Bong Bong, New South Wales

From Wikipedia, the free encyclopedia
Jump to: navigation, search

Bong Bong was a small township in the Southern Highlands in New South Wales, Australia. It is also the name for the surrounding parish.

The site was chosen by Governor Lachlan Macquarie in 1820 close to the ford on the Wingecarribee River. In 1821 it was laid out and there is an obelisk on the site stating "Site of Bong Bong Military Station and First Township Reserve on the Southern Highlands - surveyed 1821".

A post office was established in 1829 which operated until 1867 when, with the combination of the realignment of the Great Southern Road (now the Hume Highway) and the railway going to the neighbouring town of Moss Vale, Bong Bong declined. All that remains now is the Church, called Christ Church. In the Christ Church cemetery is buried the Australian explorer Joseph Wild.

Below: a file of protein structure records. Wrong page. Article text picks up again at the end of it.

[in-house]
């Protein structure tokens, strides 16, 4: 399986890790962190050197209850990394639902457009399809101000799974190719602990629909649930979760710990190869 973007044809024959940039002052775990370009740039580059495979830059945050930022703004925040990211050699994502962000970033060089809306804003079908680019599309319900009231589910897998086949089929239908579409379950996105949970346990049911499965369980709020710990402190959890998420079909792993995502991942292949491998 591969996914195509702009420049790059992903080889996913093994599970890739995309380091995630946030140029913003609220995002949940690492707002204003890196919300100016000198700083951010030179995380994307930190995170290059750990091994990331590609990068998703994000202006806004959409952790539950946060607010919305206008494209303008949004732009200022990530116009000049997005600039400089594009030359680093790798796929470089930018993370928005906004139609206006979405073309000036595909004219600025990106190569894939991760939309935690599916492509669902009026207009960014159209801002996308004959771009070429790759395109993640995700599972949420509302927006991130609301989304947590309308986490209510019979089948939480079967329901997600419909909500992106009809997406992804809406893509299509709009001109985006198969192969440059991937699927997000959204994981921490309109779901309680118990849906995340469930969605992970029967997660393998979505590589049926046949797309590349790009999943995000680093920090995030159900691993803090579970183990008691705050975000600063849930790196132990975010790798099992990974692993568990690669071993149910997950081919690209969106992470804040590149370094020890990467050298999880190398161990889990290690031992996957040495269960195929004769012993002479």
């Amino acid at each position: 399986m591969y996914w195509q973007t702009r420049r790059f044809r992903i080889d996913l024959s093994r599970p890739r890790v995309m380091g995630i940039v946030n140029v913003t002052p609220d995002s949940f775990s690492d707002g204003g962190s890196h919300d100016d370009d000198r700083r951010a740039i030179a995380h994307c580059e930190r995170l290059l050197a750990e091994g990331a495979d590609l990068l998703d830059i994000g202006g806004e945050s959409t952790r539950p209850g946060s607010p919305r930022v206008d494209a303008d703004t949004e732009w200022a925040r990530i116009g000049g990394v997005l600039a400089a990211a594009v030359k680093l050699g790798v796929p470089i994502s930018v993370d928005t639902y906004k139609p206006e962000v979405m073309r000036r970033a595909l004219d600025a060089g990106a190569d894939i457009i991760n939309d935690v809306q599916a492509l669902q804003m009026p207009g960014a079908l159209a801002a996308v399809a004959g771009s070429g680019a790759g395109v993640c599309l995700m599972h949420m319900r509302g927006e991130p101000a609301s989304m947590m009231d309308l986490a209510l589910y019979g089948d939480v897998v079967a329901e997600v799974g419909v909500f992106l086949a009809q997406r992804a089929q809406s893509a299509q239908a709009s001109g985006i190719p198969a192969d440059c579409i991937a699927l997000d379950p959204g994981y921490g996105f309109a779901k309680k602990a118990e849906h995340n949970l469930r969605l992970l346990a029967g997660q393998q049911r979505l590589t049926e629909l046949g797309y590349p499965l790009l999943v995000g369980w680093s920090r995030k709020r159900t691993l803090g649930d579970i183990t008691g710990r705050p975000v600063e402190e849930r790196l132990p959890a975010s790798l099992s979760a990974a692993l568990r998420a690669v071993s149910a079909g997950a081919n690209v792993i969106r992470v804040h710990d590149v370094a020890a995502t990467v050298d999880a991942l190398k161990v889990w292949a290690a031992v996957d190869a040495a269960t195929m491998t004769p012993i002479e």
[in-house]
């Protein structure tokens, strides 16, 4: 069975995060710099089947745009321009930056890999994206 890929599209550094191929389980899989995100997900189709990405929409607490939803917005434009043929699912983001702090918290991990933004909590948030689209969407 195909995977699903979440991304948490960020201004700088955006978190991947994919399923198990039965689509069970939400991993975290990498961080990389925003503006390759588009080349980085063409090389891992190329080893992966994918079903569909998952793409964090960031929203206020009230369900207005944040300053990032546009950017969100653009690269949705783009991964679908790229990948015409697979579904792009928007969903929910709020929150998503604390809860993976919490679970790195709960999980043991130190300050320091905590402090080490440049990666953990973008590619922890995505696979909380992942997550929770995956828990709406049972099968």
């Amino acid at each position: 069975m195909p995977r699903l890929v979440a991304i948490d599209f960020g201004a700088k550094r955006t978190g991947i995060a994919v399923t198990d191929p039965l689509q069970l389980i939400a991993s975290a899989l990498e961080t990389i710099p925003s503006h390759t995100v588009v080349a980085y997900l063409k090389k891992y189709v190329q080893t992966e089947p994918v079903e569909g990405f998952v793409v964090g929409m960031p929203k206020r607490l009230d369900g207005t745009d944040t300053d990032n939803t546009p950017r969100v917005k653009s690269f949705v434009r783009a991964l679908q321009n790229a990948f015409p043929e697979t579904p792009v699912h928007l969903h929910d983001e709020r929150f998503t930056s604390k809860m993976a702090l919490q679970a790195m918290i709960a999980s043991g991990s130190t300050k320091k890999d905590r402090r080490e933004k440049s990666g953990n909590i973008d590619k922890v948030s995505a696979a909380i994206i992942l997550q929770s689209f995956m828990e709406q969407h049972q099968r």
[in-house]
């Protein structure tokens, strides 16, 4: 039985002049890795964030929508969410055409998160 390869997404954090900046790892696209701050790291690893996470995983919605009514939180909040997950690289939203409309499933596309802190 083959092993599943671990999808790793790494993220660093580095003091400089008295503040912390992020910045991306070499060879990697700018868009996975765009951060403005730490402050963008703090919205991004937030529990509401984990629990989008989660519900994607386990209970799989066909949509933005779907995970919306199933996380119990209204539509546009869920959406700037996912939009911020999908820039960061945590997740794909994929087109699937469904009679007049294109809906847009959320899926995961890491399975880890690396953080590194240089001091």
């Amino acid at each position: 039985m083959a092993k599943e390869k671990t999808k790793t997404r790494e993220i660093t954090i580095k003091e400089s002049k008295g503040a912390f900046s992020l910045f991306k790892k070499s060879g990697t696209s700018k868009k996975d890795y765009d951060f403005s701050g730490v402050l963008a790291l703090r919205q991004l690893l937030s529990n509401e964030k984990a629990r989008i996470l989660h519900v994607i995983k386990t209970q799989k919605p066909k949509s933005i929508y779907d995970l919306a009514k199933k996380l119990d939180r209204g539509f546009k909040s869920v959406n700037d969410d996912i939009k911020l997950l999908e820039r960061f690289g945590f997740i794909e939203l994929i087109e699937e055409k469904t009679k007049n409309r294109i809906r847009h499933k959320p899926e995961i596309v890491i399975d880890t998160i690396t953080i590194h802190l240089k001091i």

A railway station known as Bong Bong opened on the Main South railway line in 1878, closing in 1913.[1]

Preceding station   NSW Main lines   Following station
towards Albury
Main Southern Line
towards Sydney

See also[edit]

References[edit]

  1. ^ Bong Bong station. NSWrail.net, accessed 9 August 2009.
  • Exploring the ACT and Southeast New South Wales, J. Kay McDonald, Kangaroo Press, Sydney, 1985 ISBN 0-86417-049-1

External links[edit]

Coordinates: 34°32′14″S 150°23′27″E / 34.53722°S 150.39083°E / -34.53722; 150.39083